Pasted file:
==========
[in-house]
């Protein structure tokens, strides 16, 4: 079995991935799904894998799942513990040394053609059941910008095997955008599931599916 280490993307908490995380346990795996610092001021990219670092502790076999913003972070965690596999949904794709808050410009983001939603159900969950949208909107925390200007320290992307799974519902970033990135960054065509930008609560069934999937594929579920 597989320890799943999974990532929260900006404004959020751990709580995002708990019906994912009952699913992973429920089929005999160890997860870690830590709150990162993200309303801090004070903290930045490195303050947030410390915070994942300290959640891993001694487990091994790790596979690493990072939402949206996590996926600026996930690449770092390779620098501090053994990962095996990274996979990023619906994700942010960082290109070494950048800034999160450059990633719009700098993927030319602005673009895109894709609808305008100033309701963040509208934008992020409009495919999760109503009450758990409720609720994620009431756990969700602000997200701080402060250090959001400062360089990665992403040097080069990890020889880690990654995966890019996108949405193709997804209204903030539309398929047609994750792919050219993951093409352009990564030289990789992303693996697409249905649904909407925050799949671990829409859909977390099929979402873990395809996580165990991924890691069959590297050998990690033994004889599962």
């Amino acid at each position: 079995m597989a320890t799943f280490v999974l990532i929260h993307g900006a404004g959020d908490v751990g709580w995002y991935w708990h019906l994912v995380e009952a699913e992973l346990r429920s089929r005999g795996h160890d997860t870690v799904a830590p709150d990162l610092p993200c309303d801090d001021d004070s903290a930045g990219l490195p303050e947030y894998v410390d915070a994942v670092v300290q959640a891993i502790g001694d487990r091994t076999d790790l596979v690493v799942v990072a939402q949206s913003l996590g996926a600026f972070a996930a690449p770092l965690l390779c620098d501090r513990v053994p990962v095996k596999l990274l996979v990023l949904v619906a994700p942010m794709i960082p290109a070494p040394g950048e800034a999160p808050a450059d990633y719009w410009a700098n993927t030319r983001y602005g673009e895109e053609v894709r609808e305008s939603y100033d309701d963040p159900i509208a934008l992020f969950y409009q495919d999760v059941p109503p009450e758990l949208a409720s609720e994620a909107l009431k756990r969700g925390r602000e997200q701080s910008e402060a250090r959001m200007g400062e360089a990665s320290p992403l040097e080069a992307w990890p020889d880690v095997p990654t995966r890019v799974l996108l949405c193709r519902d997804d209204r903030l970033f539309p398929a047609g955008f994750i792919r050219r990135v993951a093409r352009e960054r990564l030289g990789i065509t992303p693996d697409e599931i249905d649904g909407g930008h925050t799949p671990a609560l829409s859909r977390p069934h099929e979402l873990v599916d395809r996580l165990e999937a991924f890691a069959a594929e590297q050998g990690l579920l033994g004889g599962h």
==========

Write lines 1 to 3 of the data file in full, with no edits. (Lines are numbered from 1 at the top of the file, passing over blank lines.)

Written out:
[in-house]
């Protein structure tokens, strides 16, 4: 079995991935799904894998799942513990040394053609059941910008095997955008599931599916 280490993307908490995380346990795996610092001021990219670092502790076999913003972070965690596999949904794709808050410009983001939603159900969950949208909107925390200007320290992307799974519902970033990135960054065509930008609560069934999937594929579920 597989320890799943999974990532929260900006404004959020751990709580995002708990019906994912009952699913992973429920089929005999160890997860870690830590709150990162993200309303801090004070903290930045490195303050947030410390915070994942300290959640891993001694487990091994790790596979690493990072939402949206996590996926600026996930690449770092390779620098501090053994990962095996990274996979990023619906994700942010960082290109070494950048800034999160450059990633719009700098993927030319602005673009895109894709609808305008100033309701963040509208934008992020409009495919999760109503009450758990409720609720994620009431756990969700602000997200701080402060250090959001400062360089990665992403040097080069990890020889880690990654995966890019996108949405193709997804209204903030539309398929047609994750792919050219993951093409352009990564030289990789992303693996697409249905649904909407925050799949671990829409859909977390099929979402873990395809996580165990991924890691069959590297050998990690033994004889599962």
């Amino acid at each position: 079995m597989a320890t799943f280490v999974l990532i929260h993307g900006a404004g959020d908490v751990g709580w995002y991935w708990h019906l994912v995380e009952a699913e992973l346990r429920s089929r005999g795996h160890d997860t870690v799904a830590p709150d990162l610092p993200c309303d801090d001021d004070s903290a930045g990219l490195p303050e947030y894998v410390d915070a994942v670092v300290q959640a891993i502790g001694d487990r091994t076999d790790l596979v690493v799942v990072a939402q949206s913003l996590g996926a600026f972070a996930a690449p770092l965690l390779c620098d501090r513990v053994p990962v095996k596999l990274l996979v990023l949904v619906a994700p942010m794709i960082p290109a070494p040394g950048e800034a999160p808050a450059d990633y719009w410009a700098n993927t030319r983001y602005g673009e895109e053609v894709r609808e305008s939603y100033d309701d963040p159900i509208a934008l992020f969950y409009q495919d999760v059941p109503p009450e758990l949208a409720s609720e994620a909107l009431k756990r969700g925390r602000e997200q701080s910008e402060a250090r959001m200007g400062e360089a990665s320290p992403l040097e080069a992307w990890p020889d880690v095997p990654t995966r890019v799974l996108l949405c193709r519902d997804d209204r903030l970033f539309p398929a047609g955008f994750i792919r050219r990135v993951a093409r352009e960054r990564l030289g990789i065509t992303p693996d697409e599931i249905d649904g909407g930008h925050t799949p671990a609560l829409s859909r977390p069934h099929e979402l873990v599916d395809r996580l165990e999937a991924f890691a069959a594929e590297q050998g990690l579920l033994g004889g599962h």